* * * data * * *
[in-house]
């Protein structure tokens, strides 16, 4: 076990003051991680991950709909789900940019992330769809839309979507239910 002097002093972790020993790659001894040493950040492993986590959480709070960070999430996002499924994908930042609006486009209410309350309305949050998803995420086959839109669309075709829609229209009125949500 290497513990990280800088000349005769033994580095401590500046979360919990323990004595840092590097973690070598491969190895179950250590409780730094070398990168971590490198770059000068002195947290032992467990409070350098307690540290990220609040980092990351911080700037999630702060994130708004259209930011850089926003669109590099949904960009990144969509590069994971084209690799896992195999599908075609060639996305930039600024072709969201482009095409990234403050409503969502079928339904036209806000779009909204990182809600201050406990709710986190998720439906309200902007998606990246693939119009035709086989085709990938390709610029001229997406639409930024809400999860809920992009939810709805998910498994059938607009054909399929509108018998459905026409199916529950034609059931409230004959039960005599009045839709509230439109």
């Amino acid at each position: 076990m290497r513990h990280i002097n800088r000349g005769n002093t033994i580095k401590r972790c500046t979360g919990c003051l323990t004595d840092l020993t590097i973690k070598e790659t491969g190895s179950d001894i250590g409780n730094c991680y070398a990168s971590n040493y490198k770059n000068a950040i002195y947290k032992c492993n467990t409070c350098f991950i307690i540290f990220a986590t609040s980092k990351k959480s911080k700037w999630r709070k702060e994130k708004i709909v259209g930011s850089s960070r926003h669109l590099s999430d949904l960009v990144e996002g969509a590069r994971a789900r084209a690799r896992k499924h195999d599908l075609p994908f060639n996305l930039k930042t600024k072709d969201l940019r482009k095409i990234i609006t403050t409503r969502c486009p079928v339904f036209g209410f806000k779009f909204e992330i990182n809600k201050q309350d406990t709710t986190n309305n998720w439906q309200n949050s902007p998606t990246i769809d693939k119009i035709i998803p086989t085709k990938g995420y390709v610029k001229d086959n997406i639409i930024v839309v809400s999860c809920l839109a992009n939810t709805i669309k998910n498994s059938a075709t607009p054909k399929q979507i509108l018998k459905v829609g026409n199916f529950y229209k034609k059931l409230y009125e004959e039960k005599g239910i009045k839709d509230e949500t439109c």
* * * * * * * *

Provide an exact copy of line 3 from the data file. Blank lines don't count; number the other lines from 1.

């Amino acid at each position: 076990m290497r513990h990280i002097n800088r000349g005769n002093t033994i580095k401590r972790c500046t979360g919990c003051l323990t004595d840092l020993t590097i973690k070598e790659t491969g190895s179950d001894i250590g409780n730094c991680y070398a990168s971590n040493y490198k770059n000068a950040i002195y947290k032992c492993n467990t409070c350098f991950i307690i540290f990220a986590t609040s980092k990351k959480s911080k700037w999630r709070k702060e994130k708004i709909v259209g930011s850089s960070r926003h669109l590099s999430d949904l960009v990144e996002g969509a590069r994971a789900r084209a690799r896992k499924h195999d599908l075609p994908f060639n996305l930039k930042t600024k072709d969201l940019r482009k095409i990234i609006t403050t409503r969502c486009p079928v339904f036209g209410f806000k779009f909204e992330i990182n809600k201050q309350d406990t709710t986190n309305n998720w439906q309200n949050s902007p998606t990246i769809d693939k119009i035709i998803p086989t085709k990938g995420y390709v610029k001229d086959n997406i639409i930024v839309v809400s999860c809920l839109a992009n939810t709805i669309k998910n498994s059938a075709t607009p054909k399929q979507i509108l018998k459905v829609g026409n199916f529950y229209k034609k059931l409230y009125e004959e039960k005599g239910i009045k839709d509230e949500t439109c």